“Hawk sighting! Heading your way!” read the message on Facebook. Daniel raises bantam and standard chickens about a mile northwest of me, and his notice immediately put me on alert. With the meadows and forests at their winter barest, hawks have increased their activity as they seek food. My neighbor Faith knows this all too well: A red-tailed hawk had swooped down and snatched her beautiful Silkie pullet right out of her backyard just a couple of weeks earlier.
Thanking Daniel, I headed from my office to the kitchen where I could see our chicken runs. The birds behaved normally, wandering around in search of whatever treats they could glean from the ground. After about 20 minutes, I sensed the roosters had things in hand and returned to my laptop, listening in case they started crowing alerts.
Predators are an ever-present threat for every poultry owner. We worry about raccoons and opossums climbing walls and fences to get to our birds, snakes and squirrels stealing eggs, foxes and coyotes carrying off our hens. We focus so much attention on these creeping, crawling, slinking, running creatures that often we overlook the dangers that literally overlook us: aerial predators.
One huge group of aerial predators—owls—are mostly nocturnal and hunt when our birds are usually locked in their coops for the night (although some chicken-keepers have reported having to chase owls away in the day). Hawks, though, prowl predominantly during daylight hours. With more than 15 species of hawk in North America, poultry keepers are bound to have at least one as a neighbor. Ensure your birds don’t become fast food for these unwanted drop-in guests by following these suggestions to protect your flocks from hawks.
1. Round Up Your Roamers
Free-range birds might have the world at their feet, but these chickens are the ones most easily targeted by hawks. Shelter and safety are difficult to find on the range, while nature provides plenty of places for predators to perch and observe. Protect your chickens by creating an enclosure, or run, connected to their coop. A chicken run provides plenty of room to roam but also keeps chickens safely corralled and closer at hand. Bonus: Collecting eggs is easier because you don’t have to search your entire property. If a permanent run or coop is not possible, consider building a moveable chicken tractor. This keeps your birds in one location but still lets them enjoy your pastureland under protection.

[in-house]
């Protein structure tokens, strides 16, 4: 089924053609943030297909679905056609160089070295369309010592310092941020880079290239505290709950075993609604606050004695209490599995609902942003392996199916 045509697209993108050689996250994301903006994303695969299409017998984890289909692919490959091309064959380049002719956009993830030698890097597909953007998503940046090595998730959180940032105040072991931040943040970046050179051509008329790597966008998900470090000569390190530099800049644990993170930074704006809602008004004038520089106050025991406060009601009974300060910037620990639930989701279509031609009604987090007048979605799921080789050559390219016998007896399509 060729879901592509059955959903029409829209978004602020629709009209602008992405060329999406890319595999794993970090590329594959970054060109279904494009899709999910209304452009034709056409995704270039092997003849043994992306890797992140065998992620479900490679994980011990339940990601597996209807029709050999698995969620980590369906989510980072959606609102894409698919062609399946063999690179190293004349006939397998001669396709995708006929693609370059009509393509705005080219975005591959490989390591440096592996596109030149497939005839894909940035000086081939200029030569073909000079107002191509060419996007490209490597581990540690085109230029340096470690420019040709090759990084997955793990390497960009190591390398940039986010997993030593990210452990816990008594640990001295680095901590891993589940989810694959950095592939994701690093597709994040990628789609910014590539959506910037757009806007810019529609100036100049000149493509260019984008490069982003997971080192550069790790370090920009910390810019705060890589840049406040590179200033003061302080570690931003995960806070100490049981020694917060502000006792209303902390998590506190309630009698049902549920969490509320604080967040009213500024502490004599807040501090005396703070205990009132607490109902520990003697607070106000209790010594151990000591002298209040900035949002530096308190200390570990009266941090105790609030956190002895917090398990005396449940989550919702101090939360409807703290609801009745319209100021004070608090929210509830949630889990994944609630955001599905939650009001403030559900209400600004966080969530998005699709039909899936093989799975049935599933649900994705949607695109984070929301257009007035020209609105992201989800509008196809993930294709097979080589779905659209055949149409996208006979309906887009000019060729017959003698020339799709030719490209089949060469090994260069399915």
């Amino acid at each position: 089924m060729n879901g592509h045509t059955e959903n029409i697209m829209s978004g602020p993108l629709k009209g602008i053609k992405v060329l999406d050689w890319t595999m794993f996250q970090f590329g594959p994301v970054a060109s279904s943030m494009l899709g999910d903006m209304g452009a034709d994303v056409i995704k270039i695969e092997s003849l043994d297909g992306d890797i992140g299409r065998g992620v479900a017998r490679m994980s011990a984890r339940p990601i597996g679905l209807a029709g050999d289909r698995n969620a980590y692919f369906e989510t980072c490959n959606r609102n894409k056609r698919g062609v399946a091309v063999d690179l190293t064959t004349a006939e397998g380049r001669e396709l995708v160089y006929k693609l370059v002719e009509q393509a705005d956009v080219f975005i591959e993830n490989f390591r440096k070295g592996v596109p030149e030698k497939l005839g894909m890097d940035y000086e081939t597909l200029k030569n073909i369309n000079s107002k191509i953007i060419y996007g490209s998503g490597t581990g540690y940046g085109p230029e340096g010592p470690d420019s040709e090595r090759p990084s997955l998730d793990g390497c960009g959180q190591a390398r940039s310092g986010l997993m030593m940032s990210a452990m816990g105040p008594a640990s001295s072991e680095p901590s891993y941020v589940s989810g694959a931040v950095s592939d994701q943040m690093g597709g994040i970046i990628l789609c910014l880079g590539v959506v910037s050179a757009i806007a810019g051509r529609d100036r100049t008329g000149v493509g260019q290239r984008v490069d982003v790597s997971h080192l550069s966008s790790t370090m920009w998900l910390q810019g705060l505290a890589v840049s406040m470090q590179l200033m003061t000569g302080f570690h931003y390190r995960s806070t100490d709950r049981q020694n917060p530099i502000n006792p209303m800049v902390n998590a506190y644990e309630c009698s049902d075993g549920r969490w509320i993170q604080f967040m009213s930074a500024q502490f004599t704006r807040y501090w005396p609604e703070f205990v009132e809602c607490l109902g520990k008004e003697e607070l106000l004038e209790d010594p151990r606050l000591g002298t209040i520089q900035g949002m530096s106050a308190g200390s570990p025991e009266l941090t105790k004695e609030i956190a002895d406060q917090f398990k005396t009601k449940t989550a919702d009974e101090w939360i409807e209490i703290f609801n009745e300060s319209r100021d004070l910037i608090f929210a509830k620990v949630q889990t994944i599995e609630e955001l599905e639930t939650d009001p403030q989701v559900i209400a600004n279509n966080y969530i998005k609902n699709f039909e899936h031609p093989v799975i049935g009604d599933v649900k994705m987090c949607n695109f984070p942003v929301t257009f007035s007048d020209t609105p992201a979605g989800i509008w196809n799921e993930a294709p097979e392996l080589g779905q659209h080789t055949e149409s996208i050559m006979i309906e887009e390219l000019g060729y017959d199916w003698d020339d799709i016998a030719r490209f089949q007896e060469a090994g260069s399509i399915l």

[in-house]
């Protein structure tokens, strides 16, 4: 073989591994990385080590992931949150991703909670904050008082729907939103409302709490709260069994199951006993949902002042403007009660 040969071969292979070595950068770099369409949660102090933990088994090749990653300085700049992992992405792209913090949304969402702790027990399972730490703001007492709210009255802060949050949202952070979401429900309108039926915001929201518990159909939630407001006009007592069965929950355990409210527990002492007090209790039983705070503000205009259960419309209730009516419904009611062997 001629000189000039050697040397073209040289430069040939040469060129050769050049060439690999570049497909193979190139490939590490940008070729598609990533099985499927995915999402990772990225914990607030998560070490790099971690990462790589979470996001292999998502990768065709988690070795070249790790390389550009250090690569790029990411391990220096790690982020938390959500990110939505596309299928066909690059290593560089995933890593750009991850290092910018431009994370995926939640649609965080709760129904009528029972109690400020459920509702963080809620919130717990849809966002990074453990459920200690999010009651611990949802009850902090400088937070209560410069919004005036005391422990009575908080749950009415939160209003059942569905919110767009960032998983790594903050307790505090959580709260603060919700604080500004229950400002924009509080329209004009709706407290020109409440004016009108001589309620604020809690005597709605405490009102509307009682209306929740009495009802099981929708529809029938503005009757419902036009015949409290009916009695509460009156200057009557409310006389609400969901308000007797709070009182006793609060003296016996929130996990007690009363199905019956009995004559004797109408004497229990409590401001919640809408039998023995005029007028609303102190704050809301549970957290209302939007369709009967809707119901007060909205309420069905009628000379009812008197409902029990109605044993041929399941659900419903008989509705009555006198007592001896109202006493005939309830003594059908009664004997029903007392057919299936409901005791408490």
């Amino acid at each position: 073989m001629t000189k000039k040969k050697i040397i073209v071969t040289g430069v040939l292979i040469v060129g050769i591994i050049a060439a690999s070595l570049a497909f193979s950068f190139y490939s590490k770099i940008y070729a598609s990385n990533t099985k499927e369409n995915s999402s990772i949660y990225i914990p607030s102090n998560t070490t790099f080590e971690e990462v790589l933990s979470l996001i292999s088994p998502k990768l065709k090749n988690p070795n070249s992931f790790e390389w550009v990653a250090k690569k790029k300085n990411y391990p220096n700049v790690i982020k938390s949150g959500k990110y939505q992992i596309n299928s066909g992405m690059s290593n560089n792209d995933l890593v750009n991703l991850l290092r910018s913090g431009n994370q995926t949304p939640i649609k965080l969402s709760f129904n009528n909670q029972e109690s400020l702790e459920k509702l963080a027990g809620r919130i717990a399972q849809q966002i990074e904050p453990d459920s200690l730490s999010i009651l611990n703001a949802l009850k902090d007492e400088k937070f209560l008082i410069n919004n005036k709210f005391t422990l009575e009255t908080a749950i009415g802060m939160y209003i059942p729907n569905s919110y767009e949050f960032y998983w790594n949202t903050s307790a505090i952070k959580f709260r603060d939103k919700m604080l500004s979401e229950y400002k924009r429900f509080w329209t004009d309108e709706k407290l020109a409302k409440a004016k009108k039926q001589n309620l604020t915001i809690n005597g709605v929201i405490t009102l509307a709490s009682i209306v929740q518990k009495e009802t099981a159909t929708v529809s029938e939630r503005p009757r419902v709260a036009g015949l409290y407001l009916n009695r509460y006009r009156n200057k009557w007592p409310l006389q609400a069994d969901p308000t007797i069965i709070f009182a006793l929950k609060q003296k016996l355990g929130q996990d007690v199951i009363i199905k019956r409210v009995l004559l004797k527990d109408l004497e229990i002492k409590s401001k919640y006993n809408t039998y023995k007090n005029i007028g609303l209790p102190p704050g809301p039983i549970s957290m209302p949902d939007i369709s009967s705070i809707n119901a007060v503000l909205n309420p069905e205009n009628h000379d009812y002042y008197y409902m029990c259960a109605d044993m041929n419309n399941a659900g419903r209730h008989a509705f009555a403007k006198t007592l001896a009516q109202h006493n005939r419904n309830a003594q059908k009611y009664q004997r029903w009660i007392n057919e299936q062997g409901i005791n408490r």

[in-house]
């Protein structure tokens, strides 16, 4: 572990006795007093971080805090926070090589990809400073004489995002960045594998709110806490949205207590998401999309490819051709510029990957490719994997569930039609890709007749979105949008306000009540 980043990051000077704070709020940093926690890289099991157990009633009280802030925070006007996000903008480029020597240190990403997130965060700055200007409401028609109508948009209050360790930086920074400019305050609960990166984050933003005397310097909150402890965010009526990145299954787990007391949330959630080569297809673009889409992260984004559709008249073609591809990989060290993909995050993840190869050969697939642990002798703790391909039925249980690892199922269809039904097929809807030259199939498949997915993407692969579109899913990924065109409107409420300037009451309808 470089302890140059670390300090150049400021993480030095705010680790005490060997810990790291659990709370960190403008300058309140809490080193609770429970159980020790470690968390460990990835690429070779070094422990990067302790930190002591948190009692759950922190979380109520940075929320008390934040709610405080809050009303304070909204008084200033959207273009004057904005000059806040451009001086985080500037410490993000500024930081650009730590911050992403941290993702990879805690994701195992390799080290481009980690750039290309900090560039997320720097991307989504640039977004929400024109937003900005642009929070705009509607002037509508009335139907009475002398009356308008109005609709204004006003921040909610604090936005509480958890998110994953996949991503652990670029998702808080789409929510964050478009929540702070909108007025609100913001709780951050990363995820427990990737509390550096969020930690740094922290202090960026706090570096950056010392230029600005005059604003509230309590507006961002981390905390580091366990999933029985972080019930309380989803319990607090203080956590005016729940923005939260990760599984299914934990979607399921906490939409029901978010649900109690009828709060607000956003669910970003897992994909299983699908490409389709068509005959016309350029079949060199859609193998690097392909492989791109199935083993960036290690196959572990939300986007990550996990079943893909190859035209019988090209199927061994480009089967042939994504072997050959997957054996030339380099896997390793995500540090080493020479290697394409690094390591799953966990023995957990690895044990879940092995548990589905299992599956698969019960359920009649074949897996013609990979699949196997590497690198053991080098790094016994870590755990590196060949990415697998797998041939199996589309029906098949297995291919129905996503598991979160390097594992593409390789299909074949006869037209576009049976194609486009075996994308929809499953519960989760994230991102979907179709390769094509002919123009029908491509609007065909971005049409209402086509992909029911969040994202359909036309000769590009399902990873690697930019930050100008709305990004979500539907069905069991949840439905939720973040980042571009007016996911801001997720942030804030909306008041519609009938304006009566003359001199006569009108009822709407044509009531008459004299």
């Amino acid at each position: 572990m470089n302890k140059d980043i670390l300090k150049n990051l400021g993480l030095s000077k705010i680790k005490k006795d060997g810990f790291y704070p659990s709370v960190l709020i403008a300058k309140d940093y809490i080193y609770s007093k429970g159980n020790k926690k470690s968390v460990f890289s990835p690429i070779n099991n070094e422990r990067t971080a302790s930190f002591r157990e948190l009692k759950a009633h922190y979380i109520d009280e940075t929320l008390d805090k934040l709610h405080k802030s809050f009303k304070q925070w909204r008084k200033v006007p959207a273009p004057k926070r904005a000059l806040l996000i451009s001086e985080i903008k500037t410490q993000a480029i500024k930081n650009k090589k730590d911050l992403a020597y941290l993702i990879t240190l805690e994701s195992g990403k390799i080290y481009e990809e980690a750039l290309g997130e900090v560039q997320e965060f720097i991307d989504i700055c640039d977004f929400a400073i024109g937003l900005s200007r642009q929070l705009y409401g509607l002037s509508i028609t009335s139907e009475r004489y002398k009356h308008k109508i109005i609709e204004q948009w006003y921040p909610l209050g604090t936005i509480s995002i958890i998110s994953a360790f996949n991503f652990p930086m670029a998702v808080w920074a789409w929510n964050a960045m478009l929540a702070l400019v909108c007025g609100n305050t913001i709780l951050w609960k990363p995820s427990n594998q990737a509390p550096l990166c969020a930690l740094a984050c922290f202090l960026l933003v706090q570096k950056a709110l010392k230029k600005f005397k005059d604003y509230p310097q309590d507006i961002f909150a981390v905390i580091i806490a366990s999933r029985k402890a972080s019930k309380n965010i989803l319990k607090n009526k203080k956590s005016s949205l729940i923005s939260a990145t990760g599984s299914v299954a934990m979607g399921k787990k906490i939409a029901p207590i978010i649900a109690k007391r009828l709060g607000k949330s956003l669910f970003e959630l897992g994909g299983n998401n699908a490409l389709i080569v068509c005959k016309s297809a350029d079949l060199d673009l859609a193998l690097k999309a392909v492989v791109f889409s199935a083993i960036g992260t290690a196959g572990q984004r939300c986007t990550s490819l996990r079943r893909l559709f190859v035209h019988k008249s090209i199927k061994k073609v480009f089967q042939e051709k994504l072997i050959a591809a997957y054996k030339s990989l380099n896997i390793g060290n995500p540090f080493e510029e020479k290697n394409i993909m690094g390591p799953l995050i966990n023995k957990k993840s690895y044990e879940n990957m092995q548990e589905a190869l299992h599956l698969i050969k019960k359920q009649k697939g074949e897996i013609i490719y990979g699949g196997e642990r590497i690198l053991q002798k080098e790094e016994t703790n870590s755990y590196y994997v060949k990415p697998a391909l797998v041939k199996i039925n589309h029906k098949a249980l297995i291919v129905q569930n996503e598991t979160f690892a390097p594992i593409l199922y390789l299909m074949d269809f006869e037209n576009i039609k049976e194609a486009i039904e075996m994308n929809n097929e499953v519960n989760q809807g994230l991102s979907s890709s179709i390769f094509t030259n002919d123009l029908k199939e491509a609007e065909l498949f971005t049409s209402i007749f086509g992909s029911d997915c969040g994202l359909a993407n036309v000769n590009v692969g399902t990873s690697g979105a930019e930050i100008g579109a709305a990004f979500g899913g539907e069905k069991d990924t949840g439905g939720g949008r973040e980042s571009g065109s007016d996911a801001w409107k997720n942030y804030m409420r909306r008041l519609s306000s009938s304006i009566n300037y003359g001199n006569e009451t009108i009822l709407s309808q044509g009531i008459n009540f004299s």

2. Cover Your Runs
Chicken wire is flimsy and so makes a poor fence for a chicken run—ground-based predators can rip right through it—it makes an excellent overhead cover for your birds. The sight of a protective layer between it and your layers is often enough of a deterrent for a hawk, especially if the netting used is orange, which hawks can easily see. Those raptors that attempt to dive through the chicken wire become entangled in it, giving your chickens time to retreat to safety. Any type of netting serves the same protective purpose when covering a run. For maximum protection, make sure the covering is securely fastened.
3. Shine Some Bling
Reflective, mirror-like surfaces have long proven effective in spooking aerial predators. The North American Bluebird Society and the Cornell Lab of Ornithology recommend these to minimize damage by birds, keeping them away from their intended target or from an area they view as easy pickings. Ready-made predator spookers can be found at Amazon and other online sources as well as at wild-bird supply stores, but it just takes materials such as old CDs or DVDs, reflective tape, or long strips of silvery Mylar to create your own. Install these high on your coop or along the top of your run’s fence line to create a shining deterrent to any curious hawks and other predatory birds.
4. Hide the Food
Several species of hawk, including the sharp-skinned hawk and the Cooper’s hawk, target feeders, not for the food offered there but for the birds that congregate to eat. To keep your chooks from getting picked off during the course of dinner, relocate your feeders—and waterers—so that they are inside your coops and not out in the runs. If there is no place inside your henhouse where these can be sanitarily installed, consider building a feeding station in your run. A covered feeding station will keep your birds safe while they eat and also provide a place for them to hide should a hawk pass overhead.
5. Bring in the Boys
The traditional role of a rooster, other than to help create chicks, is to protect his flock of hens. At the first sign of danger, a rooster will call out to his girls, sending them scurrying to safety while he stands guard against the threat, real or perceived. At times I’ve looked out the window and seen a half-dozen roosters, standing stock still in front of their coops’ pop doors, their heads craned skyward—and not one hen in sight. Usually a turkey vulture has been the source of alarm, but once a red-tailed hawk perched on top of our Orpington coop. The cacophony that this intrusion caused could have woken the dead. By the time Jae and I raced outside, the hawk had already taken off, undoubtedly quite displeased by the din.
Not every city, town or homeowners association allows for roosters, so check your local bylaws and ordinances before adding a rooster to your flock. Allow for a 30-day quarantine away from your girls to ensure everyone remains healthy.
As much a nuisance as hawks are to poultry keepers, it is crucial to remember that they are protected by federal law. The Migratory Bird Act prohibits anyone—even a chicken owner whose flock has been decimated by these raptors—from injuring or killing hawks or otherwise causing then harm. If you’ve taken the measures suggested here without positive results, contact your local U.S. Fish and Wildlife Service office or your state’s department of agriculture to seek help in resolving your hawk situation.